Ivorian international striker Didier Drogba has his place firmly written into the Chelsea history books after being named their greatest ever player. He is also Chelsea's fourth highest goalscorer of all time - the powerful striker netted 157 goals in all competitions during his eight year stint at Stamford Bridge, and won multiple trophies in the process.
Despite the best efforts of current strikers Demba Ba, Fernando Torres and Samuel Eto’o, however, Chelsea have clearly struggled up front since Drogba's departure after winning the Champions League in 2012.
Chelsea manager Jose Mourinho has bitten his tongue on a number of occasions when quizzed by the press on the lack of goal-threat upfront, and there's no denying that the Chelsea boss wants a fresh face – reportedly Diego Costa – to lead the line.
In an interview with GQ magazine, however, Drogba says that he believes Chelsea’s system has changed since his time, and that the current strikers at the club have done enough to warrant being given another chance.
'I really think that the players that are there now are the ones', Drogba said.
'Why ? Because when I was playing there the team was different. The strikers... maybe they don't score 35 goals, but they score very, very important goals.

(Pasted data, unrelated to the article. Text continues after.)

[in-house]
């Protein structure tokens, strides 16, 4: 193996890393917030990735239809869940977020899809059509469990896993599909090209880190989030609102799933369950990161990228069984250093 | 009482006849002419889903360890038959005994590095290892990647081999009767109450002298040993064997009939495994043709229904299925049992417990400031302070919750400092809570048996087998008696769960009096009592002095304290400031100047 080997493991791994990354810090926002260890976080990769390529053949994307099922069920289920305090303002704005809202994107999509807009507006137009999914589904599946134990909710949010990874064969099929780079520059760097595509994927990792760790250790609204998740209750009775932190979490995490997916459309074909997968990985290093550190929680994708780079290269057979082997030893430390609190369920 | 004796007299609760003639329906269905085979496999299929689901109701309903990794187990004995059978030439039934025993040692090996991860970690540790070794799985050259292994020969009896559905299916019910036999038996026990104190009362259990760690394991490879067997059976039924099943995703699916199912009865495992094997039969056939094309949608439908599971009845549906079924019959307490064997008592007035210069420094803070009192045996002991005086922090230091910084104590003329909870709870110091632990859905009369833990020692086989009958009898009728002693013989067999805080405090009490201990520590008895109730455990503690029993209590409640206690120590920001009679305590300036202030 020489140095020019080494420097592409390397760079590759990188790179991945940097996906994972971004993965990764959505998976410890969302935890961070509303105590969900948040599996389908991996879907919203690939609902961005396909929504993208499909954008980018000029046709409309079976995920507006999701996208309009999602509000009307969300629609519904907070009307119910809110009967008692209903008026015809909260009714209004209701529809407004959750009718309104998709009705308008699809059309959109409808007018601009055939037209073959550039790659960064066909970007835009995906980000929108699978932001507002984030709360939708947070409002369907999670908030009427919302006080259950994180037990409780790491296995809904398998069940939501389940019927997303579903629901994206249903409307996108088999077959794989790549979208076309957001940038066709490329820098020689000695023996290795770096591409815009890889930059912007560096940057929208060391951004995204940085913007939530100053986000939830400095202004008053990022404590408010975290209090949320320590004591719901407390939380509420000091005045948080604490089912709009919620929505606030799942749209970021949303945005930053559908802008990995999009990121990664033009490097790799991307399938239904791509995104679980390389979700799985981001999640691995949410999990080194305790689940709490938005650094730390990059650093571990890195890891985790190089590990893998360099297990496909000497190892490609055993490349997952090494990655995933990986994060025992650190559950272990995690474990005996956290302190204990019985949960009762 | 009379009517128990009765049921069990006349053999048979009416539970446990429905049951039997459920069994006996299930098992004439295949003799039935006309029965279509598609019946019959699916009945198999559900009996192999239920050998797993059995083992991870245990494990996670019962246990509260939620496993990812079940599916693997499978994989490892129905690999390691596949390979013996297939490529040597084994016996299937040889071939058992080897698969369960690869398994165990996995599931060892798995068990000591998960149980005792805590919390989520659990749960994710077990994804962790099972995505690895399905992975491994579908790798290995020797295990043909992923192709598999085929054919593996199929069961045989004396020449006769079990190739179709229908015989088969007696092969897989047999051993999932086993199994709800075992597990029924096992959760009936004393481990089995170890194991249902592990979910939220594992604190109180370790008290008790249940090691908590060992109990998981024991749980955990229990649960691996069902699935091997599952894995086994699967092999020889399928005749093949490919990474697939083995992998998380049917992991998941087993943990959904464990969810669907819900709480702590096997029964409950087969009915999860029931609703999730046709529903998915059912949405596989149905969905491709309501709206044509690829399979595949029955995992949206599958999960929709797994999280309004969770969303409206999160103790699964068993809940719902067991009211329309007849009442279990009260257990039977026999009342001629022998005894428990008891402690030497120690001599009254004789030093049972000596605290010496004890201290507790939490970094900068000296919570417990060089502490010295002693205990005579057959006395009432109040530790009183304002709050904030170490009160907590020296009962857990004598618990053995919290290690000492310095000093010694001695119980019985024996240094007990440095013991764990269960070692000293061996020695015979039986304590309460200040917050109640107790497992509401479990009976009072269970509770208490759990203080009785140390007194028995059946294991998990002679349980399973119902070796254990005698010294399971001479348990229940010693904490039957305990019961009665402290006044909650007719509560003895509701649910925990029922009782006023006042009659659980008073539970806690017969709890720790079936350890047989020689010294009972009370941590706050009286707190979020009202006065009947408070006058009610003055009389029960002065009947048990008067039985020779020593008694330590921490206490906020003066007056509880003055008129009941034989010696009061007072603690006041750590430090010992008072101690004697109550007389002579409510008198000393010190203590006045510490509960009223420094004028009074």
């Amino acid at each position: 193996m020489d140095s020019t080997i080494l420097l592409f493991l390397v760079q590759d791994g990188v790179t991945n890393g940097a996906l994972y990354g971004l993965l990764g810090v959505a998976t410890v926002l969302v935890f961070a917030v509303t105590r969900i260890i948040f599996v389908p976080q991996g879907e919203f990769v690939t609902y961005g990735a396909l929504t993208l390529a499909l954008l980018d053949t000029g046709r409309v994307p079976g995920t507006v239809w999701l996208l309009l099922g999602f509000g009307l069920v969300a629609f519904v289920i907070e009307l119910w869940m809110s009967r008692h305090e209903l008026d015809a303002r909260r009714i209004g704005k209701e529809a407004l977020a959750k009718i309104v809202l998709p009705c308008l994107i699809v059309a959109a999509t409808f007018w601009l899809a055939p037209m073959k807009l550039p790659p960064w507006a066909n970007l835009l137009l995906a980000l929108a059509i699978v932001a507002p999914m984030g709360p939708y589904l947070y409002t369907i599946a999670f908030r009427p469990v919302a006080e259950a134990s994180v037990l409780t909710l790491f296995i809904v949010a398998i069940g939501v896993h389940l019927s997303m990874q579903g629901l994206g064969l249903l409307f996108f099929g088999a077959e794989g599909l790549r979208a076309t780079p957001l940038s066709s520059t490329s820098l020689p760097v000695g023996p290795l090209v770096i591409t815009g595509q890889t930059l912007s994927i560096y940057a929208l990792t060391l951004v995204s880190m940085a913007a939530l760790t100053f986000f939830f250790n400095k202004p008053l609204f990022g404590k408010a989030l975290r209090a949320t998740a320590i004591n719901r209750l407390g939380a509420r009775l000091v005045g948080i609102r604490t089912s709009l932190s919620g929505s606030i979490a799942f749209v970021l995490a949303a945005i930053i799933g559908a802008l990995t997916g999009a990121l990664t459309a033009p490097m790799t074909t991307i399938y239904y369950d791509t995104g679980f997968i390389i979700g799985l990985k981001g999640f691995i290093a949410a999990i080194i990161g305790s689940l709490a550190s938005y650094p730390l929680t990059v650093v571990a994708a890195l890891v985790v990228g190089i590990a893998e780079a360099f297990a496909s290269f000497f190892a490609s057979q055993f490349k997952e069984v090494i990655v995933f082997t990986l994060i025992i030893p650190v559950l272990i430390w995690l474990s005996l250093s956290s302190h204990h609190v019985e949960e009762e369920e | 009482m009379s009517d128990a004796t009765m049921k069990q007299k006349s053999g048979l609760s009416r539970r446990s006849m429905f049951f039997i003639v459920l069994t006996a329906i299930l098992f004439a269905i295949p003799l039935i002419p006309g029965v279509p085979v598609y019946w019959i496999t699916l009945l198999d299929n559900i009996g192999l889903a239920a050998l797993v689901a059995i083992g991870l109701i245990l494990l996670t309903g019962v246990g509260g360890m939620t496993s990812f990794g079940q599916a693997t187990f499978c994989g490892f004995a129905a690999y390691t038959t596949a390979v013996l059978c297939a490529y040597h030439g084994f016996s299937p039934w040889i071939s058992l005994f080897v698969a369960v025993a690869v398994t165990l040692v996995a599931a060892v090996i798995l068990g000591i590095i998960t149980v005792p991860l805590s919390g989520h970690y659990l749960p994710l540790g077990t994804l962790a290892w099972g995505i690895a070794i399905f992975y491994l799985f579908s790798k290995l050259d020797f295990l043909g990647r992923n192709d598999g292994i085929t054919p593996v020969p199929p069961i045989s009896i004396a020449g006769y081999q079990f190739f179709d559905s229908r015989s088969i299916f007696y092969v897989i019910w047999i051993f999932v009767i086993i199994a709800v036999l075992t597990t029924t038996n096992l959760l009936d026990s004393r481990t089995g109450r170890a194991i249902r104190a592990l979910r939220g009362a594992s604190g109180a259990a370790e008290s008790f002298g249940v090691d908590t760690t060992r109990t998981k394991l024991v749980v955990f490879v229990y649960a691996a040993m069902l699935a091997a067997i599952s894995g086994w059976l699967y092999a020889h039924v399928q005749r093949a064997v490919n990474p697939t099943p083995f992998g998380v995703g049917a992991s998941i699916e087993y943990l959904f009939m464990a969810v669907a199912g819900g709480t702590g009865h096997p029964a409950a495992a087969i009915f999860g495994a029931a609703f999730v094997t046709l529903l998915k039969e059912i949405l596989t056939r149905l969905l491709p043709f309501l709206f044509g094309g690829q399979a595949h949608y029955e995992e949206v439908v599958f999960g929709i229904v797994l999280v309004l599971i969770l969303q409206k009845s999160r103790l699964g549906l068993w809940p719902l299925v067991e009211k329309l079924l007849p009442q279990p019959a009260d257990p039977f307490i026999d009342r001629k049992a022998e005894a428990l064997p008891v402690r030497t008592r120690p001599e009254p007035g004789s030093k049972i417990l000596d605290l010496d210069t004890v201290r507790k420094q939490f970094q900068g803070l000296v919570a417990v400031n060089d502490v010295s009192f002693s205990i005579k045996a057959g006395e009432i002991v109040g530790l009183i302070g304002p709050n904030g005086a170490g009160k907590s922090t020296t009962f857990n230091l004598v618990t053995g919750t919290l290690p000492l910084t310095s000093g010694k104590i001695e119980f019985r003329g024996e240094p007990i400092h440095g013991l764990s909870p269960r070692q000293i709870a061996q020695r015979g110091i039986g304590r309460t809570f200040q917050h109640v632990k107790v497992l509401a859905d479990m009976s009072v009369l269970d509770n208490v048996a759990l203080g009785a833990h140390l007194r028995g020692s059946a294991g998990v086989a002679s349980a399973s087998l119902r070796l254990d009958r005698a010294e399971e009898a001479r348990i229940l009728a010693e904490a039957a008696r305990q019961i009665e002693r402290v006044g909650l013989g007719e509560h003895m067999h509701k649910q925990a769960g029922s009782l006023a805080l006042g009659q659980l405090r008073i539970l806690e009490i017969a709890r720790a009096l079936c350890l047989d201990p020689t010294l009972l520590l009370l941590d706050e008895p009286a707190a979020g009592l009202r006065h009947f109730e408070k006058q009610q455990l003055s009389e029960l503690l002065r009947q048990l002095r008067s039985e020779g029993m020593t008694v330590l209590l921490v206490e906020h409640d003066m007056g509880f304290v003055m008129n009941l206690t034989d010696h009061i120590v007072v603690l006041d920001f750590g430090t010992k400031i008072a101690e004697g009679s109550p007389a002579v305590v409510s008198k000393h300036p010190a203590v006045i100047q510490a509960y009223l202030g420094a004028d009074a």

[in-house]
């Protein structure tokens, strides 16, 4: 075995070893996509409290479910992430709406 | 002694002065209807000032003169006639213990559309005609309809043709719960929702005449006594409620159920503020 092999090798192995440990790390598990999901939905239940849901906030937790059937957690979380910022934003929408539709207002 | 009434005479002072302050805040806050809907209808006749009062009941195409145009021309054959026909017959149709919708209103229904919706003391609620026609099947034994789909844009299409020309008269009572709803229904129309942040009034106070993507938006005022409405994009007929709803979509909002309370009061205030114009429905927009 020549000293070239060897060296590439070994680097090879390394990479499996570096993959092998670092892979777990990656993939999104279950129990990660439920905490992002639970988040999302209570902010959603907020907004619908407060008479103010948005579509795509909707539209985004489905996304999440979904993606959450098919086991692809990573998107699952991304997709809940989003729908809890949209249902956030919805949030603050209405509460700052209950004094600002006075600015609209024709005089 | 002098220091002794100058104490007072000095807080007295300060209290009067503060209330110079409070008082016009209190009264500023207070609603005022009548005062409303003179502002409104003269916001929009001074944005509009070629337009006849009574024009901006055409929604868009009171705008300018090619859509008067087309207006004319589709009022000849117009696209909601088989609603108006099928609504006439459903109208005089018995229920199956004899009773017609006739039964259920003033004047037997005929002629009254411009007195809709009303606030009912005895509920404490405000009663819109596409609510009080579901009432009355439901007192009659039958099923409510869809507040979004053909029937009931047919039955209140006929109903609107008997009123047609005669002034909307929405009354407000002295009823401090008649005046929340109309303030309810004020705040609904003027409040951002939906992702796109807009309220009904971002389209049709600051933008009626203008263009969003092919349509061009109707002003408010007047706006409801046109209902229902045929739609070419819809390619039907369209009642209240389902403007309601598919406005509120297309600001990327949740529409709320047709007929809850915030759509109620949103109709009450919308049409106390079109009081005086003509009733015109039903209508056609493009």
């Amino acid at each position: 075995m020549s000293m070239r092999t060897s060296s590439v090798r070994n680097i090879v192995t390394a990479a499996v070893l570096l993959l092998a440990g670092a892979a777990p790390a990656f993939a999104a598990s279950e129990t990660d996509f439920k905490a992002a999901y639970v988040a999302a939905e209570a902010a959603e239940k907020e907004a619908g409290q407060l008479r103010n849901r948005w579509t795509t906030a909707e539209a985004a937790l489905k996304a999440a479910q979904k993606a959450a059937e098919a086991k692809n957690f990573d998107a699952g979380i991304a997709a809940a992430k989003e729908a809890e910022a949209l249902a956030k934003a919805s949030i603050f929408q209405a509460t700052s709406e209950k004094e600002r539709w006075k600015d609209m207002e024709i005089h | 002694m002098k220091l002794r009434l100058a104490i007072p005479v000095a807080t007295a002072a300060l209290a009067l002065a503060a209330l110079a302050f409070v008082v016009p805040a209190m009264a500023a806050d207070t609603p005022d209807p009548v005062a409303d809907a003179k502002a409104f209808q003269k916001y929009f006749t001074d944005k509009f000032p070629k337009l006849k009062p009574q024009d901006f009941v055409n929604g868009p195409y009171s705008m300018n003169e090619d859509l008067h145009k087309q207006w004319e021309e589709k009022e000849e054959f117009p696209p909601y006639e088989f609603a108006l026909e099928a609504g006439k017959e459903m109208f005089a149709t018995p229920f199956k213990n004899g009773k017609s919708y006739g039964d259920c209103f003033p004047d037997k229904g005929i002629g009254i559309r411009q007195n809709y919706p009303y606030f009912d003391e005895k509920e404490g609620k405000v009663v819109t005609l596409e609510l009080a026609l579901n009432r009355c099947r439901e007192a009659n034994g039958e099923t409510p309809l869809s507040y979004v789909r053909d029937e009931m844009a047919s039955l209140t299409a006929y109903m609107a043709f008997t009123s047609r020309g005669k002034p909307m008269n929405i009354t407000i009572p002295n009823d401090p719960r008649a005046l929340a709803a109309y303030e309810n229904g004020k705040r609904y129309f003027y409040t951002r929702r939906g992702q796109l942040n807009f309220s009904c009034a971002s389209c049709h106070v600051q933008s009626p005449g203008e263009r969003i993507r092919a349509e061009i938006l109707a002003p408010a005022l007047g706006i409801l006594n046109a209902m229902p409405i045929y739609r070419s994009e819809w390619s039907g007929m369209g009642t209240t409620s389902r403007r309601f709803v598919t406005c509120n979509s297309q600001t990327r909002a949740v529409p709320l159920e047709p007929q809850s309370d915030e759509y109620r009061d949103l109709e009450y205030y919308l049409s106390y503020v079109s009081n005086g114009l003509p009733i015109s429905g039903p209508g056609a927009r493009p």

'With Demba Ba came off the bench (against Paris St Germain in the Champions League) and hadn't played for many games ? He scored a goal. And Fernando, when Chelsea came to play here, nobody expected him to play and he delivers; he scores.”
'Big players, big strikers are there for big games and I think they've showed that many times. Samuel Eto'o has been scoring important goals for Chelsea too. I think it's a different system, a different time, a different Chelsea. It's a successful one as well', Drogba continued.
The current trio of Chelsea strikers, however, have a combined total of just 16 goals in 34 Premier League games this season. And Torres, in particular, has struggled to make an impact this year, with speculation that this could be his final season with the Blues.